How to cut off cold weather cooped up hunger cravings.
Life's not fair, is it? Some of us drink champagne in the fast lane, and some of us eat our sandwiches by the loose chippings on the A597.Some of us flab out while others get away flab free.How do you make up for the wintertime slowdown of fibre-filling fruits and vegetables in your diet? Develop a winter salad habit like this one I´ve created. An all star superfood salad of fibre-rich puy lentils, onions, nuts,cured meats and high nutrient baby spinach.You´ll be strong to the "finich" cause you eats all your spinach!!!
In the winter months temperatures dip, daytime light hours change and our eating "clocks" switch automatically to heartier meals. Its not surprising that the chilly months come with all sorts of built-in hunger turn-ons that you don´t find in the summer. This explains why diet loyalties slip in the winter stretch. We could argue that our bodies need an extra layer of thermal padding to withstand the cold, and I am not talking Damart thermolactyls here. We don´t want this extra layer to turn into layers of permanent fat that we can find difficult to get rid of. We have to be careful that the more susceptible we are to winter´s tradition steeped hunger triggers, the higher the odds are in Spring flab´s favour.Getting your brain in touch with the things that flick on your appetite switch is half the battle. For example, cooped up winter nights tend to encourage lingering around the dinner table socially.This is inviting fat trouble. Keep food platters off the table and while away the evening toying with a grape or clementine segment - I don´t think so, but we know it makes sense.That old devil called temptation is always the uninvited guest at that table,and you have to better his conversation.The winter signals to me a powerful desire to bake.I have to temper this craving for cake and cookies.I have taught myself to sacrifice that slather of butter with that lovely artesan portuguese bread, and replaced it with a slither of cheese and a glass of juice. You don´t need butter with cheese.The idea is not to deny yourself these pleasures, but to work with the cues that are affecting your desire to eat.Night time temperatures have taken a sudden dip in the Algarve at the moment so this nourishing warm winter salad will help us make it through, and avoid us having to put our hands in our muffs.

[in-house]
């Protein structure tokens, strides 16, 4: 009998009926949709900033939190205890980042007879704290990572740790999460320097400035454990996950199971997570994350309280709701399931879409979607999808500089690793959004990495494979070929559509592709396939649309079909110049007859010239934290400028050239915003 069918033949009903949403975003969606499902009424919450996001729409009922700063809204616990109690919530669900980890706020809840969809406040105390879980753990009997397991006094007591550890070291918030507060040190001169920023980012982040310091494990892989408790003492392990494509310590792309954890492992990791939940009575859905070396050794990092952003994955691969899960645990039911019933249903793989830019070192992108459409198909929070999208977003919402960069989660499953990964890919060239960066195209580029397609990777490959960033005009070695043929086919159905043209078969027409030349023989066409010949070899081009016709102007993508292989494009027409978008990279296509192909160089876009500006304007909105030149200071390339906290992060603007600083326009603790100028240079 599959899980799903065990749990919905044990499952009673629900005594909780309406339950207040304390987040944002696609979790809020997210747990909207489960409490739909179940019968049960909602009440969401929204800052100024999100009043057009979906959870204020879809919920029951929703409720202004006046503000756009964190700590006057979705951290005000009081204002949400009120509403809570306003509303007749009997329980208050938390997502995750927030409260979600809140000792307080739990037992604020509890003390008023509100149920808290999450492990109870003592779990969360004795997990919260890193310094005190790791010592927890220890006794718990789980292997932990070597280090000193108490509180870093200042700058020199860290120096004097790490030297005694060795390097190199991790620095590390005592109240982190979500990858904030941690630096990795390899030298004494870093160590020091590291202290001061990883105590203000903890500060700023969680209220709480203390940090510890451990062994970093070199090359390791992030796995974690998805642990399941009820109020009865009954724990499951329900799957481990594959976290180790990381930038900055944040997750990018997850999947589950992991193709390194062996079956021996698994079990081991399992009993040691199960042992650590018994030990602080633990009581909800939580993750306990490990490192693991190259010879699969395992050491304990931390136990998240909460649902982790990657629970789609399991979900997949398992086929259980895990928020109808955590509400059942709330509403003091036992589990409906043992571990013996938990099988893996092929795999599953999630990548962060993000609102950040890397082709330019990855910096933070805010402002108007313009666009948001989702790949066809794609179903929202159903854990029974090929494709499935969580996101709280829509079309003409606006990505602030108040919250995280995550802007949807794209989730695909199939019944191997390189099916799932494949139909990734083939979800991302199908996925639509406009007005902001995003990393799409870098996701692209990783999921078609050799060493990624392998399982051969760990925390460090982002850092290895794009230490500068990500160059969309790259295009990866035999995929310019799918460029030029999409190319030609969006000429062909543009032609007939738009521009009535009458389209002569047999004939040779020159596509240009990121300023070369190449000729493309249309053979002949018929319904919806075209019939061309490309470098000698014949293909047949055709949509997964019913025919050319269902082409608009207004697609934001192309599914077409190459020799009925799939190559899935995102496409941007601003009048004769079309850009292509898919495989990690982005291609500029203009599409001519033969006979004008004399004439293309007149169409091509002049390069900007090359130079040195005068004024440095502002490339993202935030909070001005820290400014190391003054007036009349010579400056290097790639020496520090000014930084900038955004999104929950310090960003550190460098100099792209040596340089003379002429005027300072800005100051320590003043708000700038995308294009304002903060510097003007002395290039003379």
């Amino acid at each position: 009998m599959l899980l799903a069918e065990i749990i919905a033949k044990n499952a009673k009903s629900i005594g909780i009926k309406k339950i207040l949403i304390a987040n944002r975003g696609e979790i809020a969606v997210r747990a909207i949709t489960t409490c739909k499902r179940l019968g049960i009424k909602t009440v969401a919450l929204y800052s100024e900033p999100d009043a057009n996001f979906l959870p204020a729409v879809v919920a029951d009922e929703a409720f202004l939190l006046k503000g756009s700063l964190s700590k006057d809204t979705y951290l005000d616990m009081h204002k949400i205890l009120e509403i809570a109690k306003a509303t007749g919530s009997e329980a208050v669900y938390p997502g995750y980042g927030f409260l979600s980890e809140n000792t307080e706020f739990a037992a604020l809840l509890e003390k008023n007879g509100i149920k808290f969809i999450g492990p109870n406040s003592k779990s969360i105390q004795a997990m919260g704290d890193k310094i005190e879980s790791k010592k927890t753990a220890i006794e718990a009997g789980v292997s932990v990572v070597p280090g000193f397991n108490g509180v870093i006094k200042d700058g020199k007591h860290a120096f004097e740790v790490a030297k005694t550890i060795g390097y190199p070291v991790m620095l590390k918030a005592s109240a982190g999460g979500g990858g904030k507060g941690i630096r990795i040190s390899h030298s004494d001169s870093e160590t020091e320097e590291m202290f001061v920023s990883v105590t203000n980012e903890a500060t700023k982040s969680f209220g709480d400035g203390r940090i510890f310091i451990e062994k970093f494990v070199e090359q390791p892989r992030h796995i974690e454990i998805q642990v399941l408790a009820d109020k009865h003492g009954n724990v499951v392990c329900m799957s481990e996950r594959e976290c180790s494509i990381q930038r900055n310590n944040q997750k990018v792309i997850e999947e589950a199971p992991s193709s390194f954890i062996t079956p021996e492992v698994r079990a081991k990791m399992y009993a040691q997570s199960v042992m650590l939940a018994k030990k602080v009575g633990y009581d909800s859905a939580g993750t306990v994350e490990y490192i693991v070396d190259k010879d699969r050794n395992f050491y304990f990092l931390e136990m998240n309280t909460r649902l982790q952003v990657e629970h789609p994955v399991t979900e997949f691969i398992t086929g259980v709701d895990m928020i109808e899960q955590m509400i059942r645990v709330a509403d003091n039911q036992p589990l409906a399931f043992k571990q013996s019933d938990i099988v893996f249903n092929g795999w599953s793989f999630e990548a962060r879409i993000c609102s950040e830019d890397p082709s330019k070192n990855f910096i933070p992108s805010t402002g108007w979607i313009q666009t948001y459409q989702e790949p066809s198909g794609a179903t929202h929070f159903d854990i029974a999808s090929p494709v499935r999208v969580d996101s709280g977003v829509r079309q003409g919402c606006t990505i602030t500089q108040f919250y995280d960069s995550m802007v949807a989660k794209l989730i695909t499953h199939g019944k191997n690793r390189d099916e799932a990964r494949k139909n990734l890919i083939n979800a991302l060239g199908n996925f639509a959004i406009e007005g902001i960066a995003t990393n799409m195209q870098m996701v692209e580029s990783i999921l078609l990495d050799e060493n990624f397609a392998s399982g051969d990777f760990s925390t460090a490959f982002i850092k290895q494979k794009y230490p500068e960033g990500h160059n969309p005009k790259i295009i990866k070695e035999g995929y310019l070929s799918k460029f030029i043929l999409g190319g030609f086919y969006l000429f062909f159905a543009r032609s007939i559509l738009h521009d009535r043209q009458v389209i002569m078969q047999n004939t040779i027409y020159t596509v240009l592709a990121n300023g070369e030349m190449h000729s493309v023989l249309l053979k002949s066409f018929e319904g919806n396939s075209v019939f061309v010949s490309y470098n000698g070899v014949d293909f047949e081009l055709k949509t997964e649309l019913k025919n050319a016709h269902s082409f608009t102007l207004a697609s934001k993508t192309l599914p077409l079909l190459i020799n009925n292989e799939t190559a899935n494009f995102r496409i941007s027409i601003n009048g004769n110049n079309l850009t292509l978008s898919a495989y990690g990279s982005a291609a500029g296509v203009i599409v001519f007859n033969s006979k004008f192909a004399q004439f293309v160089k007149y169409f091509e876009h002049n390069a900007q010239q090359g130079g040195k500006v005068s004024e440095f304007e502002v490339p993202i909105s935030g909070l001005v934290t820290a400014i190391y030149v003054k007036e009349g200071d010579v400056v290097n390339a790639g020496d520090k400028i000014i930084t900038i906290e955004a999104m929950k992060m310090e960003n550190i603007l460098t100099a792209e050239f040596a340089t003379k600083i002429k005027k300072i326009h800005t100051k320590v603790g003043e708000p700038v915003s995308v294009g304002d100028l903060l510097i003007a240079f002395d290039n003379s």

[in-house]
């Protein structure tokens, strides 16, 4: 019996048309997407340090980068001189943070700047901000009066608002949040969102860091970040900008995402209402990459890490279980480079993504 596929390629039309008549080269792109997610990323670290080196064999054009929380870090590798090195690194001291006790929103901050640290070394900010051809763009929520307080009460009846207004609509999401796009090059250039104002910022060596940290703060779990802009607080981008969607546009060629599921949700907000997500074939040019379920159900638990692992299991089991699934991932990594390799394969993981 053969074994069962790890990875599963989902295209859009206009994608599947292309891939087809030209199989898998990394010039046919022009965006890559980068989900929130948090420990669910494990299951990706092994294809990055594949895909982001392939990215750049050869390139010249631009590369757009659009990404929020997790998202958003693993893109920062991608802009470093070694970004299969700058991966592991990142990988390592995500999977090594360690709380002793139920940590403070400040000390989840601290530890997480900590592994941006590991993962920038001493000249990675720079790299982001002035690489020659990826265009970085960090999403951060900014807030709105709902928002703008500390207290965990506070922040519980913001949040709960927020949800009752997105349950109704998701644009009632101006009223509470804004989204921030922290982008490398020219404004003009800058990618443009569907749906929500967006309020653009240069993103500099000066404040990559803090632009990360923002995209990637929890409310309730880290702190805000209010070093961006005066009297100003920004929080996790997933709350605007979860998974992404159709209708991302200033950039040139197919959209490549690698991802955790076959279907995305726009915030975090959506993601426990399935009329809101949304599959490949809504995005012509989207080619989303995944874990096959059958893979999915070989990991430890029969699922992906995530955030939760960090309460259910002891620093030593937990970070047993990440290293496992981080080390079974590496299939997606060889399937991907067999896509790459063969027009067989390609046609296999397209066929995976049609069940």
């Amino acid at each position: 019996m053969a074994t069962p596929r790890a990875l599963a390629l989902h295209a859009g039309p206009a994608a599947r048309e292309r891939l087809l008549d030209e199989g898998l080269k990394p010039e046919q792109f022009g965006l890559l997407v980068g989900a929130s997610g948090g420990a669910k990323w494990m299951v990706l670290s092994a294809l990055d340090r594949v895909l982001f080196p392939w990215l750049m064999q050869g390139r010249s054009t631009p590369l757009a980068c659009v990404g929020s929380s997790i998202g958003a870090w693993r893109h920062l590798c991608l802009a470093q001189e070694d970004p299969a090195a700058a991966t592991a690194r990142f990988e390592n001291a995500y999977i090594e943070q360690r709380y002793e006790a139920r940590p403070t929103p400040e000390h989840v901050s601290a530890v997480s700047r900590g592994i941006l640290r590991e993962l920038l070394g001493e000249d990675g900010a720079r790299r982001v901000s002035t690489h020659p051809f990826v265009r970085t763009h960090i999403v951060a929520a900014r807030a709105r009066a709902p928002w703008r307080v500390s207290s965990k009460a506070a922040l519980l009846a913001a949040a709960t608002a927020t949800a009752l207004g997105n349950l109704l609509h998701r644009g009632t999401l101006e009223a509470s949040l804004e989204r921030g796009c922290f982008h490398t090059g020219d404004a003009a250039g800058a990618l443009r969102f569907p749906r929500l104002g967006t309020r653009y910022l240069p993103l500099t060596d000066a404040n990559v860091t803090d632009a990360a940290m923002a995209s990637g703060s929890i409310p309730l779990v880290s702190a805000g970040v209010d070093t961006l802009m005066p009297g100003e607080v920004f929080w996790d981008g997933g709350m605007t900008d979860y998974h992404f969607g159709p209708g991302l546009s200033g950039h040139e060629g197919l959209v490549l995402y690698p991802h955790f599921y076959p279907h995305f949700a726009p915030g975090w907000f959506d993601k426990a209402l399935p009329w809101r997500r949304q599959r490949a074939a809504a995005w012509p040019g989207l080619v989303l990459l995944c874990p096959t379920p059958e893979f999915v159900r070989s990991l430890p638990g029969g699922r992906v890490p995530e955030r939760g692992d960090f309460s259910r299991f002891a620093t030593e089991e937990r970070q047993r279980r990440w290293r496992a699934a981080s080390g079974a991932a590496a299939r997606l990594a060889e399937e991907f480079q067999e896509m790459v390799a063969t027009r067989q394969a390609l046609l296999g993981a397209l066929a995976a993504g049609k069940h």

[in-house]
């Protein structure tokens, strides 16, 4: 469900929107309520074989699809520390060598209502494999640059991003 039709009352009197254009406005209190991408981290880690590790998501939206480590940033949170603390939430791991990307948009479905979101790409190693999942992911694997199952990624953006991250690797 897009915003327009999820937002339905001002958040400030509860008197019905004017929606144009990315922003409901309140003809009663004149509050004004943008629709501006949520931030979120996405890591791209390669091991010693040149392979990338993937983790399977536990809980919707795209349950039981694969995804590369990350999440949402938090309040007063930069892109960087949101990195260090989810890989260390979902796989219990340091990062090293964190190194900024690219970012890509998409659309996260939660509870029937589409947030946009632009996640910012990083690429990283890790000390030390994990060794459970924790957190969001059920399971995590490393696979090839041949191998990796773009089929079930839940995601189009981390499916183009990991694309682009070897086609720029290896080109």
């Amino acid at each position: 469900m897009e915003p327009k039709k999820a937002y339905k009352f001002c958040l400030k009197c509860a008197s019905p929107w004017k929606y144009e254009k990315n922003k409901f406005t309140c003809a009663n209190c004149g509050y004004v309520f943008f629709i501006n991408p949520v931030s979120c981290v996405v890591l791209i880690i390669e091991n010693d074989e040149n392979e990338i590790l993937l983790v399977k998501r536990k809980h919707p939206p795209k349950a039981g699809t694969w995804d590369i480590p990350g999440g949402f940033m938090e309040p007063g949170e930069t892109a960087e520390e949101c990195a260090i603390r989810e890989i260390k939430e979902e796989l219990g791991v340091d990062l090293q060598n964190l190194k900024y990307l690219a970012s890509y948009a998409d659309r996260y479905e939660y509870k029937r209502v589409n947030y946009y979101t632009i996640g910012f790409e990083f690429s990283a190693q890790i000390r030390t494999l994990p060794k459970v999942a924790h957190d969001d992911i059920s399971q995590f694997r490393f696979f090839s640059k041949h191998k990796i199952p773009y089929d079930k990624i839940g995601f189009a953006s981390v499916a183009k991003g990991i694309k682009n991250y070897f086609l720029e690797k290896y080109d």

A Warm salad of puy lentils, nuts, spinach, bacon and linguica
with a red chilli coriander and garlic cream dressing
120g puy lentils
2 small red onions, cut into six pieces
2 heads of garlic
2 large tomatoes, sliced in half
2 Portuguese linguica sausages, finely sliced
150 g bacon in small thin slices
3 handfuls of baby spinach
2 spring onions
a handful of shelled pistachios and toasted almonds
FOR THE DRESSING
roasted garlic cloves as above
juice of 1 lemon
a handful of coriander leaves
1 medium red chilli
extra virgin olive oil
Put the onions, garlic and tomatoes on a baking tray with a generous libation of extra virgin olive oil.Bake at 180C /gas 4 for 1 hour. The garlic must be soft enough to squash between your fingers and the onions should be starting to show sign of sticky caramelization.When the garlic cloves are cool enough put them in the blender. Pour in the lemon juice, a red chilli chopped and deseeded, olive oil and coriander leaves.Blitz until you have a bright dressing the consistency of double cream. Put the lentils in a pan and add just enough water to cover. Bring to the boil then reduce the heat and simmer for about 30 minutes. The lentils should be cooked but still have a little bite to them.Drain and keep warm.In a roasting tray warm through the nuts in the oven.Gently fry the bacon until crispy, add the linguica and cook until the juices start running, Throw in the spring onion followed by the spinach and cook until the spinach starts to wilt. At this point toss in the lentils and stir to mix.Serve immediately in two bowls and arrange the roasted onions warmed nuts and tomatoes on top. Pour over the dressing.
Substitute Feta cheese for the bacon and sausage, but do not cook it add it in at the final stage.If you prefer you can substiute different nuts for a slightly different flavour. hazelnuts and walnuts would work equally well.For those with nut allergies omit the nuts.